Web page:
Washington state legislators will be meeting in a special session to deal with the growing gap between projected revenues and expenditures, a policy dilemma that has been rendered more acute by the state Supreme Court's order that the government increase educational spending by $1 billion. At present, the outlook for a bipartisan solution is not good. Unfortunately, Washington state politicians, much like their federal counterparts, seem locked into two conflicting positions: 1. Increase tax revenue through higher tax rates or new taxes; 2. Cut government spending. While some compromise between the two positions seems required to address the state's fiscal crisis in the short-run, a longer-run solution must make faster economic growth a public policy priority.
Washington state is effectively a small, open economy. That is, its economic welfare relies upon participation in international trade. When measured in 2012 U.S. dollars, Washington exports almost twice as much per resident as does the United States as a whole, and it is estimated that 40 percent of all jobs in Washington state can be attributed to trade-related activity. Current proposals to develop new bulk commodity terminals at Cherry Point and Longview would, if implemented, expand and strengthen the role of international trade as an engine for the state's economic growth. While the proposed terminals would initially be used to primarily export coal, they will provide efficient infrastructure for exports of other bulk commodities including wood, wheat, grain and other agricultural products.
Rapidly growing Asian economies are very attractive export markets for agricultural and other products produced in part or completely in Washington state. The prospect of concluding a major free trade agreement between the United States and Pacific rim countries, including Japan and China, under the auspices of the Trans-Pacific Partnership negotiations makes trade opportunities for Washington state even more compelling. New port infrastructure would help ensure that businesses in Washington state can take advantage of these unfolding economic opportunities with resulting benefits of faster growth of income and employment in Washington, along with increased tax revenues to help fund vital government services.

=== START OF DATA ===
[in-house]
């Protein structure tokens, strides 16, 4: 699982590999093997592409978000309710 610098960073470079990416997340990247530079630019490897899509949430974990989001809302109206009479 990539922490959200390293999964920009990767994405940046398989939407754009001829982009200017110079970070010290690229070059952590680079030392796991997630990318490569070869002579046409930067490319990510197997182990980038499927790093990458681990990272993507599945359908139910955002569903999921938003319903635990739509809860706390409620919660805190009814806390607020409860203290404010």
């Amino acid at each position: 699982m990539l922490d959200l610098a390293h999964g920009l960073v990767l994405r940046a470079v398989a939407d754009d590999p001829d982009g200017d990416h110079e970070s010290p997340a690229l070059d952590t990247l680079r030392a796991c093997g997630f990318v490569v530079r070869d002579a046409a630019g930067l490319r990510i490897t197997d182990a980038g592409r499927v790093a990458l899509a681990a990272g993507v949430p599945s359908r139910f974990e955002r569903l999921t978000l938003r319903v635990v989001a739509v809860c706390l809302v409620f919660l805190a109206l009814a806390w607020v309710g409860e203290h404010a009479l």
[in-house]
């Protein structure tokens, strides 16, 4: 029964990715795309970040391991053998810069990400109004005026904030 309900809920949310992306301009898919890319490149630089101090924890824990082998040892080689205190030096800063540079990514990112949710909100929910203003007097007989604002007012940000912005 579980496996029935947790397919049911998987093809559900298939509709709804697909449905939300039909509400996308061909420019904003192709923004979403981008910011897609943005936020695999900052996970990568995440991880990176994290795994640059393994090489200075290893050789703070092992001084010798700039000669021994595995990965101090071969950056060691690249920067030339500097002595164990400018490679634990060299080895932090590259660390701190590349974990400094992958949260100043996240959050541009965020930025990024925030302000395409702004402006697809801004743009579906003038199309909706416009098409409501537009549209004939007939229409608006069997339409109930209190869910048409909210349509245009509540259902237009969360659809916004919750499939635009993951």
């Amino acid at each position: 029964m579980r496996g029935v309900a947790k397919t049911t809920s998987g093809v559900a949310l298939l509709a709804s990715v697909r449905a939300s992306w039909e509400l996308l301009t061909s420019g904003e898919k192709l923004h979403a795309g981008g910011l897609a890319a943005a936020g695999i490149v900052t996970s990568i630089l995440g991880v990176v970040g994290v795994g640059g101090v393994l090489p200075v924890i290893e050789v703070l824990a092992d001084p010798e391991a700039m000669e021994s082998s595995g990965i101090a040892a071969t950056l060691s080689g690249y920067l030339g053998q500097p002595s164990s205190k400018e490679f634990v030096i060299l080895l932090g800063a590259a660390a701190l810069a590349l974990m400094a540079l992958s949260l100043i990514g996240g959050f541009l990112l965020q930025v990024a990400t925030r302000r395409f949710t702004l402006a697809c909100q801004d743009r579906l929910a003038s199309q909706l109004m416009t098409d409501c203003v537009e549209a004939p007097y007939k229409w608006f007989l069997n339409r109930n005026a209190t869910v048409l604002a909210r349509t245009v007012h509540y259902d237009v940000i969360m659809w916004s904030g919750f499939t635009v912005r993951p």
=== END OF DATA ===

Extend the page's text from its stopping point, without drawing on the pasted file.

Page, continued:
Well-known concerns have been expressed about the environmental impacts and other externalities associated with transporting and exporting coal. It is appropriate to incorporate estimates of these impacts into any assessment of the social benefits and costs of new port facilities. At the same time, available estimates of the economic benefits of the proposed terminals have primarily focused on the income and employment that would be created by constructing and operating those facilities. This focus undoubtedly results in understating the economic contribution that new port terminals would make to the state's economy, since it ignores the faster economic growth that would result from lower shipping costs affecting a wide range of domestic businesses. As well, it understates the role that new port facilities can play in helping to solve the state government's long-run fiscal problems.
ABOUT THE AUTHOR
Steven Globerman is the Kaiser Professor of International Business in the College of Business and Economics at Western Washington University. He was commissioned by the Washington Farm Bureau to produce a report on the economic implications of the coal export terminal expansion to other industries.